Halloween is all about two things: what you wear and who you scare. Here at the Copyright Alliance, no celebration is complete without a little copyright, so to kick the festivities off, we bring you: A Copyright Themed Halloween
This one’s bananas
In 2017, K-Mart was under fire for allegedly infringing the copyright on Rasta Imposta’s registered banana costume. In its complaint, Rasta Imposta alleges that the retailer ended its business relationship with Rasta Imposta shortly before Halloween 2017, after having sold Rasta’s banana costume for years, but began selling its own version of the banana costume, a move Rasta calls “willful disregard of [its] intellectual property rights and copyright registrations.” The court would have had to decide whether the banana costume constitutes a “useful article” and if not, if it’s sufficiently original to acquire copyright protection, but the parties settled out of court.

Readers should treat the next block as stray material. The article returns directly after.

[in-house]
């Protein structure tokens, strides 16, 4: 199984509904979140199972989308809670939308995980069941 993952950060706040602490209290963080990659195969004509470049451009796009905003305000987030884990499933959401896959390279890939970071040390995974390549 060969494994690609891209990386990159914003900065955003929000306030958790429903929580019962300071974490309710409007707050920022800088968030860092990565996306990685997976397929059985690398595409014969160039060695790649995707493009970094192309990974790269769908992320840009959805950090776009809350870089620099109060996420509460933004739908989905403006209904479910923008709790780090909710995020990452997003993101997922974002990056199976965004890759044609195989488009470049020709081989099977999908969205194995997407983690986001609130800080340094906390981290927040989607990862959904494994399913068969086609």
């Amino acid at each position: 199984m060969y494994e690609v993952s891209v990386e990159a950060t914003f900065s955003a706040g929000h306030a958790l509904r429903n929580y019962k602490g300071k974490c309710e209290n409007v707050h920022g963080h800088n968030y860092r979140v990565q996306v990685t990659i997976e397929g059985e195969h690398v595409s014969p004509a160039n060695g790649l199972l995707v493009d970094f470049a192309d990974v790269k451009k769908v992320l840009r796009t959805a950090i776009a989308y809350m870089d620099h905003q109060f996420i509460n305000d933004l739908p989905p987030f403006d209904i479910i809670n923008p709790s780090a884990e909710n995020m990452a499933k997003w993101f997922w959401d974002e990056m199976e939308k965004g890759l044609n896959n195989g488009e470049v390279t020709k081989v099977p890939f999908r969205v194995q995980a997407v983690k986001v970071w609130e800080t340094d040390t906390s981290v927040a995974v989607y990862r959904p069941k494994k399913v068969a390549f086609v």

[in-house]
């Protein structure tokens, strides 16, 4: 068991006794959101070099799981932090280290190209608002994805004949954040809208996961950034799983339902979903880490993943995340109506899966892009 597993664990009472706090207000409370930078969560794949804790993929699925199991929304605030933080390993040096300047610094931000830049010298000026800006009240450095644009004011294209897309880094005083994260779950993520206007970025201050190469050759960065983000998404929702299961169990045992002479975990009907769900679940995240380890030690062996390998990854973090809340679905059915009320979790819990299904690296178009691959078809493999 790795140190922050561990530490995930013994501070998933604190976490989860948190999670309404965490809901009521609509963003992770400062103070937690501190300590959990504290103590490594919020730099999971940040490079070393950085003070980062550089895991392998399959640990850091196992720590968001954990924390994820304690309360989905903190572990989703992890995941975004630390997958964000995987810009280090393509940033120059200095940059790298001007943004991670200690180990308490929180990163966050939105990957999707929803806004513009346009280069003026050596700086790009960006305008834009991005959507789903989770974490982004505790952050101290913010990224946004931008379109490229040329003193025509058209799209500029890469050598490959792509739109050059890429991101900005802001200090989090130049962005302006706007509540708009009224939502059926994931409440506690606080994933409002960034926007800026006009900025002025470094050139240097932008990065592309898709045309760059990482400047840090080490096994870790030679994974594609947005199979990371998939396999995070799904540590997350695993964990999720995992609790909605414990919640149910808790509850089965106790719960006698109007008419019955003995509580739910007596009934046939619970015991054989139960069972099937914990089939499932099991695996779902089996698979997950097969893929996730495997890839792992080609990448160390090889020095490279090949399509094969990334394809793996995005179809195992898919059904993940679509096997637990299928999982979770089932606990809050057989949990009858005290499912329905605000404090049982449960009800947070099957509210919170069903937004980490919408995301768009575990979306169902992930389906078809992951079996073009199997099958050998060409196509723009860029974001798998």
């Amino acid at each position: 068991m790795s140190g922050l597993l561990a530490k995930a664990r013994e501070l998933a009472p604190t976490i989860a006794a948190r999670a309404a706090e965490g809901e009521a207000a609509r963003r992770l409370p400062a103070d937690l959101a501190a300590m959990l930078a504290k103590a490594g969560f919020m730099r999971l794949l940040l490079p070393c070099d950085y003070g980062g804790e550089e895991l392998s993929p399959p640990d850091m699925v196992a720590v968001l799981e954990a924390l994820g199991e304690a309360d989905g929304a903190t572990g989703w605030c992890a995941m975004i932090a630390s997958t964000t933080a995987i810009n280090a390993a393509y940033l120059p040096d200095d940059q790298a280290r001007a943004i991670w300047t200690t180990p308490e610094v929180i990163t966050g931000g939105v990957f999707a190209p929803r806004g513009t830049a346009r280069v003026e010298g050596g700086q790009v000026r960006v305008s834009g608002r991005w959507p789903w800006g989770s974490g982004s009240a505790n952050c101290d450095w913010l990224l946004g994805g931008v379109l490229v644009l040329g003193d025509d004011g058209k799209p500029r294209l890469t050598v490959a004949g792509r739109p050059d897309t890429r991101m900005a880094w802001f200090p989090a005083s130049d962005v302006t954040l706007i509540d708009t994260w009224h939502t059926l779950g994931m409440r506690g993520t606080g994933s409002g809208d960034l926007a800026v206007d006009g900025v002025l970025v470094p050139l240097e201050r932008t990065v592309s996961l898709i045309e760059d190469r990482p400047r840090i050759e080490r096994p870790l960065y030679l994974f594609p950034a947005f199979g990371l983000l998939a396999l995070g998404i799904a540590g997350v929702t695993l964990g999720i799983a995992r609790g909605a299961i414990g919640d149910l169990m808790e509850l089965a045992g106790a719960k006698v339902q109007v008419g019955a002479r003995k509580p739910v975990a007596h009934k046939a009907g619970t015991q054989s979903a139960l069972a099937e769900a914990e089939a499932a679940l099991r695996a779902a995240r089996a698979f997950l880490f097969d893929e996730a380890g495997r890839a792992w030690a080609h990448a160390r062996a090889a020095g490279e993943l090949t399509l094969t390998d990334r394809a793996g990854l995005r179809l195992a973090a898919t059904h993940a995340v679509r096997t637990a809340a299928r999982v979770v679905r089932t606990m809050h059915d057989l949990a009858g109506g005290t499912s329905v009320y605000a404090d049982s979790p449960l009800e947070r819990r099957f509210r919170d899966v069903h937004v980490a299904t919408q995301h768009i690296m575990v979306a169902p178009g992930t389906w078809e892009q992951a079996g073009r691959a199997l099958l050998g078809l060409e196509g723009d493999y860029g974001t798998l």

Someone created a monster… but who?
Friday the 13th is a classic among horror movies. If there were such a thing as a Scary Movie Hall of Fame, this movie would surely be inducted. Earlier last year, a dispute over ownership to the rights in the original screenplay made its way to federal court. On one side of the argument, we have Horror, Inc. – “the exclusive owner” of the rights to the original screenplay; on the other side, we have Victor Miller – the original screenplay’s writer. The dispute centered around a special provision in copyright law that allows the original author of a work to reclaim the rights to that work 35 years after transferring the rights to someone else (see Termination Rights). So Miller, as the original writer, sought to reclaim his rights. The problem? Horror, Inc. said that although Miller was the original writer, the screenplay was a work made for hire, which means that Miller never truly owned the rights to the screenplay to begin with, and therefore has no rights to reclaim. The court disagreed, determining that the screenplay was not a work made for hire and that Miller validly terminated his original grant of rights to Horror, Inc. So as for now, the rights for the original Friday the 13th screenplay have reverted back to Miller, but it looks like the story will continue as Horror, Inc. has decided to appeal.
That Time Hello Kitty Told Infringers ‘Goodbye’